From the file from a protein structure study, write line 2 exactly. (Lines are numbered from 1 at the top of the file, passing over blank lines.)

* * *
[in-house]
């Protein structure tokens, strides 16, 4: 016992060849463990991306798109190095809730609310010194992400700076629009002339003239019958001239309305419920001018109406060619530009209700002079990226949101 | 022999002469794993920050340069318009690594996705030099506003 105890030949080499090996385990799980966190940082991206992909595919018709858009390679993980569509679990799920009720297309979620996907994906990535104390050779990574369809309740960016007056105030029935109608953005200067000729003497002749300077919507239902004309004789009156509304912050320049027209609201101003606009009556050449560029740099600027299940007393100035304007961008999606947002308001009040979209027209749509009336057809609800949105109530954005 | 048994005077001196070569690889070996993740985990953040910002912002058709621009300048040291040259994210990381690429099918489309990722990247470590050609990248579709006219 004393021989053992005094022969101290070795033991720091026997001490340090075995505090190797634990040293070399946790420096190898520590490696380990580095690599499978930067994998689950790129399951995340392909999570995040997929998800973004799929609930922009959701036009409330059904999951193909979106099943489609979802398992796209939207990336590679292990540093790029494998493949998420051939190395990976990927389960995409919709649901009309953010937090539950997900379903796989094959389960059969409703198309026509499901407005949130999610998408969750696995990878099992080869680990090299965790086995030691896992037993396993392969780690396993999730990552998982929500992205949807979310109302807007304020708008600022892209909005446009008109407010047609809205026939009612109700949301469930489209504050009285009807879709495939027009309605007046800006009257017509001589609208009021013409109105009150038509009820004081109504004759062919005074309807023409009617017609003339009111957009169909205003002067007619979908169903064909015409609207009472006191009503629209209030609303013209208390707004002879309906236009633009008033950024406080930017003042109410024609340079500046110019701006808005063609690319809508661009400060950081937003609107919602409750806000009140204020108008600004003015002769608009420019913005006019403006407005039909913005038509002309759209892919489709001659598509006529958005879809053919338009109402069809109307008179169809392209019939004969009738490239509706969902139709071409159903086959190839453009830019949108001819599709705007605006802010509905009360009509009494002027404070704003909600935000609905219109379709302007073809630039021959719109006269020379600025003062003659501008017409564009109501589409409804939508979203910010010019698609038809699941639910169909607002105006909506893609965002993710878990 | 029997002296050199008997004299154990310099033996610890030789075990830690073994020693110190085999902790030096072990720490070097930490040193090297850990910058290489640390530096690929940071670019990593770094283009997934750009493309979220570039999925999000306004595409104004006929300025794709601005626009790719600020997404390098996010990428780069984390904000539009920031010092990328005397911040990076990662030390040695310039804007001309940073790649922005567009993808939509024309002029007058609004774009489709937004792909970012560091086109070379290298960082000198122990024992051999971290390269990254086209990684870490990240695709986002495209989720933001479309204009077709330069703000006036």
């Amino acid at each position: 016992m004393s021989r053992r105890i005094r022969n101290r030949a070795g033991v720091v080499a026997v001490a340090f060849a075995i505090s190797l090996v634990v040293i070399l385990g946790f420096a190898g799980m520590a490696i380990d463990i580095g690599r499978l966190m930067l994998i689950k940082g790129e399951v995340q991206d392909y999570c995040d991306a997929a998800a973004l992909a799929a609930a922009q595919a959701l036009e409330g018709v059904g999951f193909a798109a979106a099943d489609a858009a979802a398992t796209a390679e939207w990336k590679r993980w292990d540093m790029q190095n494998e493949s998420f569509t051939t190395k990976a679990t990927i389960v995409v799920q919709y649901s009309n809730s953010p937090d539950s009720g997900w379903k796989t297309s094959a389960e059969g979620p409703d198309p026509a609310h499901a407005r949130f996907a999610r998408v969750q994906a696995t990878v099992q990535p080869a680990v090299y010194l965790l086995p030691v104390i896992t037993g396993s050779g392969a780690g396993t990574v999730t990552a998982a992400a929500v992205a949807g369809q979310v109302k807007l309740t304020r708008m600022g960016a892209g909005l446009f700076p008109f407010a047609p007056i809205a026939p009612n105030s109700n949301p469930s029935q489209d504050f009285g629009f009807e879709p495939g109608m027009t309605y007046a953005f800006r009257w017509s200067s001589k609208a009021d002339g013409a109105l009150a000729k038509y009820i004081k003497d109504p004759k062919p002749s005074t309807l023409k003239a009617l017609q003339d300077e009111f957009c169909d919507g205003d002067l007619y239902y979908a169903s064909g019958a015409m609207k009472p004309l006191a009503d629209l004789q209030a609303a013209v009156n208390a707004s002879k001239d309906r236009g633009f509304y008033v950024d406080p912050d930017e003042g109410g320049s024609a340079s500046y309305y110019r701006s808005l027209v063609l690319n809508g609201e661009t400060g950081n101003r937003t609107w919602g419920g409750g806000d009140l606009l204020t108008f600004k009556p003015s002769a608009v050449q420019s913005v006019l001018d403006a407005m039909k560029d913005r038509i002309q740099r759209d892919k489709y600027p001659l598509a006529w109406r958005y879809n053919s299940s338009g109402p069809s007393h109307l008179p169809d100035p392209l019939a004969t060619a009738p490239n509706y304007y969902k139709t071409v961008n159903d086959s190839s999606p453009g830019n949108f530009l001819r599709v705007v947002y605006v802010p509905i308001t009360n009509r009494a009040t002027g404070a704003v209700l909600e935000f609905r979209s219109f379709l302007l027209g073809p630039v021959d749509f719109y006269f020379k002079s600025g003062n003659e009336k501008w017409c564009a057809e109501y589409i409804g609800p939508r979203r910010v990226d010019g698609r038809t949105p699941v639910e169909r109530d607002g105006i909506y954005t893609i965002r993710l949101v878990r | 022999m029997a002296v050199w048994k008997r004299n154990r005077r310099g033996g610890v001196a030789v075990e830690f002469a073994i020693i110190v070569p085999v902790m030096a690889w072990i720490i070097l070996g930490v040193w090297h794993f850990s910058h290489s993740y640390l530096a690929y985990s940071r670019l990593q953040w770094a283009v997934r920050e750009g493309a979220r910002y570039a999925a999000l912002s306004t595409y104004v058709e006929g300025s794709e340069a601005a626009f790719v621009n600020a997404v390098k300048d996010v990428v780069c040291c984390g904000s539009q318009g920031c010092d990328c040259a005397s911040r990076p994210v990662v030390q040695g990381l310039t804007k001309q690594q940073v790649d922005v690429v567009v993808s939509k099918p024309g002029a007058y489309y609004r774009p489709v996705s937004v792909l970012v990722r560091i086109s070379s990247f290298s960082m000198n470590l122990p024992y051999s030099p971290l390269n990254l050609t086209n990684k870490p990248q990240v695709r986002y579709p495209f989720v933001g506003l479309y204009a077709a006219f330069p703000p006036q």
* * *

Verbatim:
């Protein structure tokens, strides 16, 4: 016992060849463990991306798109190095809730609310010194992400700076629009002339003239019958001239309305419920001018109406060619530009209700002079990226949101 | 022999002469794993920050340069318009690594996705030099506003 105890030949080499090996385990799980966190940082991206992909595919018709858009390679993980569509679990799920009720297309979620996907994906990535104390050779990574369809309740960016007056105030029935109608953005200067000729003497002749300077919507239902004309004789009156509304912050320049027209609201101003606009009556050449560029740099600027299940007393100035304007961008999606947002308001009040979209027209749509009336057809609800949105109530954005 | 048994005077001196070569690889070996993740985990953040910002912002058709621009300048040291040259994210990381690429099918489309990722990247470590050609990248579709006219 004393021989053992005094022969101290070795033991720091026997001490340090075995505090190797634990040293070399946790420096190898520590490696380990580095690599499978930067994998689950790129399951995340392909999570995040997929998800973004799929609930922009959701036009409330059904999951193909979106099943489609979802398992796209939207990336590679292990540093790029494998493949998420051939190395990976990927389960995409919709649901009309953010937090539950997900379903796989094959389960059969409703198309026509499901407005949130999610998408969750696995990878099992080869680990090299965790086995030691896992037993396993392969780690396993999730990552998982929500992205949807979310109302807007304020708008600022892209909005446009008109407010047609809205026939009612109700949301469930489209504050009285009807879709495939027009309605007046800006009257017509001589609208009021013409109105009150038509009820004081109504004759062919005074309807023409009617017609003339009111957009169909205003002067007619979908169903064909015409609207009472006191009503629209209030609303013209208390707004002879309906236009633009008033950024406080930017003042109410024609340079500046110019701006808005063609690319809508661009400060950081937003609107919602409750806000009140204020108008600004003015002769608009420019913005006019403006407005039909913005038509002309759209892919489709001659598509006529958005879809053919338009109402069809109307008179169809392209019939004969009738490239509706969902139709071409159903086959190839453009830019949108001819599709705007605006802010509905009360009509009494002027404070704003909600935000609905219109379709302007073809630039021959719109006269020379600025003062003659501008017409564009109501589409409804939508979203910010010019698609038809699941639910169909607002105006909506893609965002993710878990 | 029997002296050199008997004299154990310099033996610890030789075990830690073994020693110190085999902790030096072990720490070097930490040193090297850990910058290489640390530096690929940071670019990593770094283009997934750009493309979220570039999925999000306004595409104004006929300025794709601005626009790719600020997404390098996010990428780069984390904000539009920031010092990328005397911040990076990662030390040695310039804007001309940073790649922005567009993808939509024309002029007058609004774009489709937004792909970012560091086109070379290298960082000198122990024992051999971290390269990254086209990684870490990240695709986002495209989720933001479309204009077709330069703000006036």